- Actively nurture acceptance of clear financial objectives and targets in key areas of the business; overall and by department, where there will be variations to reflect the reality of different types of work, client base and sources of funding.
- Make better informed decisions based on the right information, clearly presented; your people can focus time on considering the facts, rather than gathering them.
- Overcome traditional limitations on your technology that should not be allowed to inhibit your aim of sharing information with your people when you want to enable them to engage more in developing the business.
- Promote clear communication and informed participation in establishing these objectives and targets from the people leading the teams, with full accountability for the performance of their team, both in relation to revenue and costs – alongside business plans. Traditionally there has been a vacuum as feedback to lawyers has been difficult to fathom.
- Focus minds and ACTION, with informed agreement on targets, which should reflect management roles and level of experience; also what are acceptable / unacceptable variances, which should all be very specific in key areas such as, for example: Fees, Time, Outstanding bills – by reference to days relative to fees, Outstanding disbursements – by reference to days relative to fees, Work in Progress – by reference to days relative to fees, % recovery of chargeable time recorded, % recovery of bills submitted, Actual hourly rate recovered (whether at hourly rate or on fixed fees)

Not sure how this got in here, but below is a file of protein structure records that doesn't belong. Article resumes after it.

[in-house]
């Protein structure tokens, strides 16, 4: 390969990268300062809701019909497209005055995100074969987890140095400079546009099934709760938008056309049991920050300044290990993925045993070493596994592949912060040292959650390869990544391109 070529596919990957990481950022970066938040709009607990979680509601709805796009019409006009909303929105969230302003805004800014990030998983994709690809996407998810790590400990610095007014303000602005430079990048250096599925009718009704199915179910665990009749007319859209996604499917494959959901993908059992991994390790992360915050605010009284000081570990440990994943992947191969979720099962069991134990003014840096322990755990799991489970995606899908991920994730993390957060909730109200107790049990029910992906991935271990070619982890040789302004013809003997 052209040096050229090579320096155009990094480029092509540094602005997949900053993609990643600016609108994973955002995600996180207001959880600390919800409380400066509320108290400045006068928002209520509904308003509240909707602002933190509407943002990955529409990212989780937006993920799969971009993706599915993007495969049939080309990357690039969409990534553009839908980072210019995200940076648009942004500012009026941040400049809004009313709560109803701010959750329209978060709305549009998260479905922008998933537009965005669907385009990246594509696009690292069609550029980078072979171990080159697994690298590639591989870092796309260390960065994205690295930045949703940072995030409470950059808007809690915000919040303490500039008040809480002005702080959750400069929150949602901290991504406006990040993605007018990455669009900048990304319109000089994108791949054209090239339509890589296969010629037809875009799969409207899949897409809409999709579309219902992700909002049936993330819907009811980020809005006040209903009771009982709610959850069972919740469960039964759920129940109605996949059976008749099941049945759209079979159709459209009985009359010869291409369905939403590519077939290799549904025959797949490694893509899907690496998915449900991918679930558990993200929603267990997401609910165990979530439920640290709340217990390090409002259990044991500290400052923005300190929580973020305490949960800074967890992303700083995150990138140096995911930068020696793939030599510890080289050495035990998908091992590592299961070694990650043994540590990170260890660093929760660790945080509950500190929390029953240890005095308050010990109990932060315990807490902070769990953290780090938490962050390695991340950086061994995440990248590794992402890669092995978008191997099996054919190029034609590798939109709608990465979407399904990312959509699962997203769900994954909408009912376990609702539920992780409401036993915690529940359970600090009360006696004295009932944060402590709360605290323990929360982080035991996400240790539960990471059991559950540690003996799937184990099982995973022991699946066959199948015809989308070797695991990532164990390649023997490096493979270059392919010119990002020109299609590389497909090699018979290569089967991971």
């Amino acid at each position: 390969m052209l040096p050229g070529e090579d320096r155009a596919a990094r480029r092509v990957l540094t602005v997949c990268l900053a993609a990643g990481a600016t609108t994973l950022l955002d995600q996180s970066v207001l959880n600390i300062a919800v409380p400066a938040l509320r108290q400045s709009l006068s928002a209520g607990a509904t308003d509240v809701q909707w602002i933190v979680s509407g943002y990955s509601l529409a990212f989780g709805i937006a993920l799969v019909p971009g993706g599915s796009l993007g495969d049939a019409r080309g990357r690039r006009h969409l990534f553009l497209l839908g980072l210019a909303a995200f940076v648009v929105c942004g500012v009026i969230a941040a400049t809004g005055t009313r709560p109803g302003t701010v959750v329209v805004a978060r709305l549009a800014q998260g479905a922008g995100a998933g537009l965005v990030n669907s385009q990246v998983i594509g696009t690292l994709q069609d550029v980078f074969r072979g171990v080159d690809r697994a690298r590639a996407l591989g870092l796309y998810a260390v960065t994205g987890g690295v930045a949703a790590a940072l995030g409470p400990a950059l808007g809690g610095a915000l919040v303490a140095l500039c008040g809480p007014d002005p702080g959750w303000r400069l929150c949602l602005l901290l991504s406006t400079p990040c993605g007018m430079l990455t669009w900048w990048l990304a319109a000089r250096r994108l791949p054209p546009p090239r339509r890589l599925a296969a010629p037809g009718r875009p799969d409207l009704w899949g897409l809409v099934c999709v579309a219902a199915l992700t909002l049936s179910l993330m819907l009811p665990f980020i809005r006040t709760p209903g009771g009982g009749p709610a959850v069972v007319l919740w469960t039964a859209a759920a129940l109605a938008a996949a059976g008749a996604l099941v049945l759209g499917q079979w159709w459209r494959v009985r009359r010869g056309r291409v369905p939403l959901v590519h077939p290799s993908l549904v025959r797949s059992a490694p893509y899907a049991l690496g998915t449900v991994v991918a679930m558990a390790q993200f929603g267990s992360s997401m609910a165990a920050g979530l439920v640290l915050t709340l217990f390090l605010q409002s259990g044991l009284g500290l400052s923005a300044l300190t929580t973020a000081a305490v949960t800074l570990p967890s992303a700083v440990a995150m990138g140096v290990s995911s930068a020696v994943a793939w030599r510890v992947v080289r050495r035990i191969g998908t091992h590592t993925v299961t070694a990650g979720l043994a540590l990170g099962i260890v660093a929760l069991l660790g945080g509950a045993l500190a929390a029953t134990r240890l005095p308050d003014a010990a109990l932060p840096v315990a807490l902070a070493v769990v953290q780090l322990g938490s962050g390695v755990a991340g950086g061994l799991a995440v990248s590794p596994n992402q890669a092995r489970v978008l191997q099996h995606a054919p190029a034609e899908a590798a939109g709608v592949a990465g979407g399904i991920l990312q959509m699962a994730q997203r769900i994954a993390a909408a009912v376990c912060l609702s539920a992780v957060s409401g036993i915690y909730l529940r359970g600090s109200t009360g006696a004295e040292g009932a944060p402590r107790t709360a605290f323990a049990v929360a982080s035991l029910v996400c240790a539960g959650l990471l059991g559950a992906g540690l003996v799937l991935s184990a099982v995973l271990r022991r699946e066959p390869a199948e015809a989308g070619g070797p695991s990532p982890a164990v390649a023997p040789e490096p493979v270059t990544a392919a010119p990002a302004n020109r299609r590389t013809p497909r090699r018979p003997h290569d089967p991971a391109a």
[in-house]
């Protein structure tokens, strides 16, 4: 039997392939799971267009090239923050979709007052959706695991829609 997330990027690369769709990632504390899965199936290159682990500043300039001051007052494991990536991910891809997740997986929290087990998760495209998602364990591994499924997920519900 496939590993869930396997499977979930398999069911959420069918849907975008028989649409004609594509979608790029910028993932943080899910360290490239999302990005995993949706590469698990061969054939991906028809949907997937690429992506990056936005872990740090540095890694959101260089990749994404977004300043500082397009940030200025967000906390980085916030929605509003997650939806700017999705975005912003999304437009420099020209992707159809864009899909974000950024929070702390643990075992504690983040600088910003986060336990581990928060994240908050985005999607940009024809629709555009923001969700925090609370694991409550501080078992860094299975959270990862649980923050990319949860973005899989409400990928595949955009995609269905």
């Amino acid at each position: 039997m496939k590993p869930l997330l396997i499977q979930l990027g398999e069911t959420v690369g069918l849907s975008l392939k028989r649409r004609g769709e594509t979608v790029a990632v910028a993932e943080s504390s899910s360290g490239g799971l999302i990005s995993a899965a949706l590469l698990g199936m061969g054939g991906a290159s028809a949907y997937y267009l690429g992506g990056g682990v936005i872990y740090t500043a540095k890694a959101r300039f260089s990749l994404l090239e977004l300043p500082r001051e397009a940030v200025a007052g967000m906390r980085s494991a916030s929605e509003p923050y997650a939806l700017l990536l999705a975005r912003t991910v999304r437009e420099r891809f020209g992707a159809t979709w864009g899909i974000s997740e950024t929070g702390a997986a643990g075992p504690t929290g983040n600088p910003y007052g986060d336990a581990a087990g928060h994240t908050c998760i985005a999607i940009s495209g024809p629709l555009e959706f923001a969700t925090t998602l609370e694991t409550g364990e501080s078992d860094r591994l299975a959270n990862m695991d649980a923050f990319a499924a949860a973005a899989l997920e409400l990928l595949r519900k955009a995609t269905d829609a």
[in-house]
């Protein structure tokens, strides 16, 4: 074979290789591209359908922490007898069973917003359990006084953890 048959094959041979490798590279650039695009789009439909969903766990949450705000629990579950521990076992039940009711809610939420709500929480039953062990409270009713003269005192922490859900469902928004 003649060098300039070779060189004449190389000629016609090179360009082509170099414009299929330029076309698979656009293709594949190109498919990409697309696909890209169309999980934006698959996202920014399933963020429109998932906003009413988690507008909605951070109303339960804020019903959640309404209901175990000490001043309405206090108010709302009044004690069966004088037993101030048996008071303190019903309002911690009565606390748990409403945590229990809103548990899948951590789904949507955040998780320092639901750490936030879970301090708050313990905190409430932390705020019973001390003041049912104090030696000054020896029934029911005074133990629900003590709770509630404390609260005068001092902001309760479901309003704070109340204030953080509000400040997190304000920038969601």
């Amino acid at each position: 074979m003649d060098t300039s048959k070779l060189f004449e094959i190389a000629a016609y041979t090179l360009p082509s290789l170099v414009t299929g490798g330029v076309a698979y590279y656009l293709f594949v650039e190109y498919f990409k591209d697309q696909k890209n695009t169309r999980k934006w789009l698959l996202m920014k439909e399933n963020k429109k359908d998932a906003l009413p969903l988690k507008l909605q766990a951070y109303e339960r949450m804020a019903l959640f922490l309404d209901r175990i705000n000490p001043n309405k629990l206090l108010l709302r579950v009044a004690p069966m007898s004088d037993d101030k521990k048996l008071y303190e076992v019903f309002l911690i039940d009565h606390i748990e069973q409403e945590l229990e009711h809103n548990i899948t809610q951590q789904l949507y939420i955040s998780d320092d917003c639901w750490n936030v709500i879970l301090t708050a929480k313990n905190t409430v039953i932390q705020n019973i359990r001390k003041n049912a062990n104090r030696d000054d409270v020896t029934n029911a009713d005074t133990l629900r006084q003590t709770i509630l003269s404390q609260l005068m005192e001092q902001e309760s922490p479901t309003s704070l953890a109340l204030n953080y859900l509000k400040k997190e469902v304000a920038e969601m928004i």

However, the variance in what is appropriate in each of these areas on different parts of your practice adds complications in managing and presenting data that practice management systems struggle to deliver on.
For example, you might find that “lock-up” targets (calculated automatically in £ by reference to the number of days you anticipate that it might take to recover payment) might be made up of the following factors for each department, referencing back to relevant time, bill and disbursement figures from previous periods:
Component of Lock Up (No of Days)
|No||Department / Worktype|
Information showing where each lawyer, team, department, office and the practice overall stands against these objectives at any time, means that time can then be found to both tackle any failings and recognise good performance as a matter of routine.
You, therefore, need a mechanism in place to enable regular and timely review of key financial performance information, enabling managers and fee earners to focus time on addressing just the issues (already agreed as “key” measures that matter), which require action; not the minutiae of numbers for every person in every team, when they are doing what has been asked of them. This approach enables you to identify and dig deeper for:
- Under-performers, to identify, interpret and discuss issues with them to move them closer to the targets that are agreed as the key areas where the practice must perform to be successful;